The 12 Bugs Bunny Cartoons Banned by Liberals

From Golden Age Cartoons

1- Hiawatha’s Rabbit Hunt (Friz Freleng; 1941) : An Academy Award nominated cartoon in which Bugs is hunted by a dopey Indian named Hiawatha (who looks and acts a little bit like our old friend, Elmer J. Fudd). At one time this cartoon was a regular feature (and I do mean regular) on the Turner Network’s cartoon programs. 2- All This and Rabbit Stew (Tex Avery; 1941): Tex Avery’s final Bugs Bunny cartoon. It features a black stereotype hunter going after Bugs. It has been pulled from television distribution since the 1960’s. It is, however, in the public domain and can be found on various PD videos — of varying quality — such as this one available on Amazon.com. (I haven’t personally viewed the video in question, but if anyone’s interested there’s the link) 3- Any Bonds Today? (Bob Clampett; 1942): A special short wartime propaganda film (also known as “Leon Schlesinger Presents Bugs Bunny” or “The Bugs Bunny Bond Rally”). It basically features Bugs singing the title song. In the middle, Bugs appears briefly blackface and does an impersonation of Al Jolson. 4- What’s Cookin’ Doc? (Bob Clampett; 1944): One of Bob Clampett’s most famous Bugs Bunny cartoons. A parody of the Academy Awards in which Bugs is convinced he’s a shoo-in to get the award. The reason this is now banned? Bugs shows the audience a short clip from his Oscar nominated “Hiawatha’s Rabbit Hunt”. Does anyone remember that waaaay back in 1998, Warner Bros. had this cartoon as part of their touring “Bugs Bunny Film Festival” (…”As part of the celebration of Warner Bros’ 75th Anniversary”)? This cartoon is on the out-of-print video, BUGS BUNNY SUPERSTAR, which Amazon still has copies of.


“A Feather In His Hare” (1948)
“Mississippi Hare” (1949)

5- Bugs Bunny Nips the Nips (Friz Freleng; 1944): Another WWII era cartoon. Castaway Bugs washes ashore on and island where he soon encounters a bunch of stereotypical Japanese soldiers. In the end, Bugs defeats them all. 6- Herr Meets Hare (Friz Freleng; 1945): Bugs meets up with WWII enemies again. This time it is Hermann Goering and, in the end, Hitler himself. This short is still scheduled to be included in the upcoming Toonheads: The Wartime Cartoons special on Cartoon Network. 7- A Feather In His Hare (Chuck Jones; 1948): Another not-very-bright Indian hunts for Bugs. Bugs tricks him by, among other things, making snowballs in the middle of July. In the end, Bugs and “the last of the Mohicans” are shocked to realize they are now fathers (“Eh, what’s up, pop?”). This Chuck Jones cartoon was also regularly seen on the Turner Networks up until 1998. 8- Which is Witch? (Friz Freleng; 1949): In Africa, Bugs finds himself hunted by the tiny witch doctor, I.C. Spots, who needs a rabbit to finish his latest potion. 9- Frigid Hare (Chuck Jones; 1949): On his way to a two week vacation in Miami, Bugs takes a wrong turn and ends up at the South Pole. There he rescues a cute little penguin from an Eskimo. This cartoon is a fan favorite which was also seen regularly on television until very recently. 10 – Mississippi Hare (Chuck Jones; 1949): Bugs, asleep in a cotton field, has his cotton tail mistaken for cotton. Bugs soon finds himself on a riverboat where he meets short-tempered gambler Colonel Shuffle. Gags include an exploding cigar causing the Colonel to appear in blackface and Bugs duping the Colonel into walking overboard when the Rabbit sells him a ticket to “Uncle Tom’s Cabinet”. While never shown on Cartoon Network, this cartoon aired as part of Kids’ WB Bugs N Daffy Show (1995-8).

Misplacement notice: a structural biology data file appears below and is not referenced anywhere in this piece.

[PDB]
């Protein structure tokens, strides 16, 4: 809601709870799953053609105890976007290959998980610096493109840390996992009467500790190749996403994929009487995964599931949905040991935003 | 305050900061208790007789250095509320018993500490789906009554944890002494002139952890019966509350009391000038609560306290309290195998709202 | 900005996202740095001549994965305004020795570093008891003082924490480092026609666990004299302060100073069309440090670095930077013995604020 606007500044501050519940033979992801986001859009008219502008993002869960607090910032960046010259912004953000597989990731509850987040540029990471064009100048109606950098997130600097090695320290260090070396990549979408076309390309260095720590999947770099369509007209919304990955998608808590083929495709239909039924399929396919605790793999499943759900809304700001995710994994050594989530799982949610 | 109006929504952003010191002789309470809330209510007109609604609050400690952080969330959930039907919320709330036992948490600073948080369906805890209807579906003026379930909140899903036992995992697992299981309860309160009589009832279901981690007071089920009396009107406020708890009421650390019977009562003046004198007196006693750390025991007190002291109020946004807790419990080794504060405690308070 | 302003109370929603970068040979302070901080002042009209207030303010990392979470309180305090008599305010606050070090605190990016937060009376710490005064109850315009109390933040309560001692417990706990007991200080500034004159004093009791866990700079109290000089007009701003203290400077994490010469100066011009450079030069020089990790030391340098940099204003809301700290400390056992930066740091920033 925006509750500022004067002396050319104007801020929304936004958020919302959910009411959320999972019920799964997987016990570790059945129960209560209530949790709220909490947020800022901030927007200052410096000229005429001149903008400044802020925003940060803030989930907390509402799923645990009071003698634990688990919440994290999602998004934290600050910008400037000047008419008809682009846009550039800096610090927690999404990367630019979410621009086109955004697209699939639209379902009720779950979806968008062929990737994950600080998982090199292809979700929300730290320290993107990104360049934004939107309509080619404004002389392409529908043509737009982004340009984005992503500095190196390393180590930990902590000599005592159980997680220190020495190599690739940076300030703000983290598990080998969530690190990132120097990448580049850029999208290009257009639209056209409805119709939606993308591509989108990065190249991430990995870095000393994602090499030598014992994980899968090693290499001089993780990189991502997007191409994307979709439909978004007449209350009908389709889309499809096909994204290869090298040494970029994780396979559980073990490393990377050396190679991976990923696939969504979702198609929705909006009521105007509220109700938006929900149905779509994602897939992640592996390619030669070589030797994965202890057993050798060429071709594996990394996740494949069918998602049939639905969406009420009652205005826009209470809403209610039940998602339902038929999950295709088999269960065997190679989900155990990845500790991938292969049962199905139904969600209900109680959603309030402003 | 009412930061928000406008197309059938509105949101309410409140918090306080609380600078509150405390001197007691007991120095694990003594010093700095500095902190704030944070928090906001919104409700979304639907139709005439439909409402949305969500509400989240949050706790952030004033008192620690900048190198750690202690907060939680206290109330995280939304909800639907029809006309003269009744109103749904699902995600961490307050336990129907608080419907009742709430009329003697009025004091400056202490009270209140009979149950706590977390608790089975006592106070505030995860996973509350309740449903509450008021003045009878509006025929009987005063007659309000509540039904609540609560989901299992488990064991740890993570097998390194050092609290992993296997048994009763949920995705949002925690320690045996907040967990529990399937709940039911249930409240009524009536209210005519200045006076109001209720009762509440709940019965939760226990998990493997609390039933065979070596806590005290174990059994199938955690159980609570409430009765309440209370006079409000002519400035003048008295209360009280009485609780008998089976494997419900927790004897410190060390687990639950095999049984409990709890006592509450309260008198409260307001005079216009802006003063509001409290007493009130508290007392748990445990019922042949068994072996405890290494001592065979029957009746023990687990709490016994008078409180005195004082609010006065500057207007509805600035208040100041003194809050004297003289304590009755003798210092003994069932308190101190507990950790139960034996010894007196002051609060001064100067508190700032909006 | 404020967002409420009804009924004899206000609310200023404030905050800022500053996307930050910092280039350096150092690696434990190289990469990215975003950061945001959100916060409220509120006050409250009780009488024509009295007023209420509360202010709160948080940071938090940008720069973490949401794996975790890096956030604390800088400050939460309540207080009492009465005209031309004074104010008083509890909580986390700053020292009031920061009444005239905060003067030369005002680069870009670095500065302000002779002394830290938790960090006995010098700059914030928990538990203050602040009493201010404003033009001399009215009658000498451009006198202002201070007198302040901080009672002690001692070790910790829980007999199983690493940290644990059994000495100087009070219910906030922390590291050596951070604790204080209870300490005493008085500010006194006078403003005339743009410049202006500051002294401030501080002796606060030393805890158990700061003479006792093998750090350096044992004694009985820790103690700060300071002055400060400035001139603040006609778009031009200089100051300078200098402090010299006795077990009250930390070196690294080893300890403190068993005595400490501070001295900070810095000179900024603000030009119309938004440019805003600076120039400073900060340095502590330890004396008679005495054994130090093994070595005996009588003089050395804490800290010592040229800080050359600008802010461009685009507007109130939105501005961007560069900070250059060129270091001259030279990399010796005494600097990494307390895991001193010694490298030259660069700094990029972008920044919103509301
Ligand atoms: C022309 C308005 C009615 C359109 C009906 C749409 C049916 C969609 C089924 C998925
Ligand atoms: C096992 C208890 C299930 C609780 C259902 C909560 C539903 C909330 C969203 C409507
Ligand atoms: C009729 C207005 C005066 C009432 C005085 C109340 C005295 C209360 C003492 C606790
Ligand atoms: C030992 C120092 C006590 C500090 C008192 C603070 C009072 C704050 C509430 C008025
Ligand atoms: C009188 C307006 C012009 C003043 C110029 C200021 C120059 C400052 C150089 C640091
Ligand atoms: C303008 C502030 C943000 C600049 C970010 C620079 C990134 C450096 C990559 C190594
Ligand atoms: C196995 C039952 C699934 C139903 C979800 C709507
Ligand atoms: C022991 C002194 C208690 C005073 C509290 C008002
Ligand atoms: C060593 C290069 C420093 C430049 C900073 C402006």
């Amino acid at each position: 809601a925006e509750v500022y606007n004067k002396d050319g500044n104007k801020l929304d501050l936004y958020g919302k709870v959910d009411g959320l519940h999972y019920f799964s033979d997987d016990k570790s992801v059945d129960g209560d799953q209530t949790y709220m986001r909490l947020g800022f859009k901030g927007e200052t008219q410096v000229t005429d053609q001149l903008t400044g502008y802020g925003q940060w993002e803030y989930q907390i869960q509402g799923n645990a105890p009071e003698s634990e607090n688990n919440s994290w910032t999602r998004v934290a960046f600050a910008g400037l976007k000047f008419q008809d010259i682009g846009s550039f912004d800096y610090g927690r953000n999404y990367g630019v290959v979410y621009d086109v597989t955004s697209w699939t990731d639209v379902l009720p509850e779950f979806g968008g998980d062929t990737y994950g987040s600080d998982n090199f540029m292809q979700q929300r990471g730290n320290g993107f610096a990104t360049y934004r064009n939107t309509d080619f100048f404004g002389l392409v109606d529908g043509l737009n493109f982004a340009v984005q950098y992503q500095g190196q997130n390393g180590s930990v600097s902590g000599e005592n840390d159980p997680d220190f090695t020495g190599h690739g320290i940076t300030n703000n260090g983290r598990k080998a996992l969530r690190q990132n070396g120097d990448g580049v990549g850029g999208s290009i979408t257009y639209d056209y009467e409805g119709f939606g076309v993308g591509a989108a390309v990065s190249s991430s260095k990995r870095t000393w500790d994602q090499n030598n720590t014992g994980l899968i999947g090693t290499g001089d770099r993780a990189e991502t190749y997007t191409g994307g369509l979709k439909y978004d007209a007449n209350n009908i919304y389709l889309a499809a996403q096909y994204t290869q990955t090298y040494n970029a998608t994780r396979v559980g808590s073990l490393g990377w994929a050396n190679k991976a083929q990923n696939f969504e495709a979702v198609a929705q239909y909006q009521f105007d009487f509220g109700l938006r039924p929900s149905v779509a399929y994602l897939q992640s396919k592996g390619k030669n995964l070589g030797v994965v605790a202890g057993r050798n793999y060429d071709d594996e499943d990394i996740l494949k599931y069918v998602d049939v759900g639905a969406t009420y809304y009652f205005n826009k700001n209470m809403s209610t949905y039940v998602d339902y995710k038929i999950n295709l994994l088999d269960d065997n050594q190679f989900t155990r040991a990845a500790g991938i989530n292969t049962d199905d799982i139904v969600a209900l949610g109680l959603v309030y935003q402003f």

Bugs and “Nature Boy”
From “Bushy Hare” (1950)
Thanks to Larry T for the image

11- Bushy Hare (Robert McKimson; 1950): Many cartoon fans fondly remember this cartoon. A bunch of runaway balloons carry Bugs into the clouds where he bumps into a stork heading to Australia to deliver a baby kangaroo. Bugs is delivered to Mama Kangaroo and, to make her happy, Bugs pretends to be her “son”. The Rabbit then encounters an aborigine, who he nicknames “Nature Boy”. “Nature Boy” is basically a human version of a popular character who McKimson would introduce four years later: the Tasmanian Devil. This cartoon was seen regularly on Nickelodeon from 1988-99. 12- Horse Hare (Friz Freleng; 1960): A western parody set in 1885 at Fort Lariat. Bugs is left in charge of the Fort, when a tribe of Indians led by Yosemite Sam attacks. In the end, the day is saved when the Calvary shows up. Unfortunately for Sam, who gets caught in the middle of the oncoming Calvary and Indians (“Whoooooa, Calvary!!! Whoooooa, Indians!!! Whoooa!!!”).

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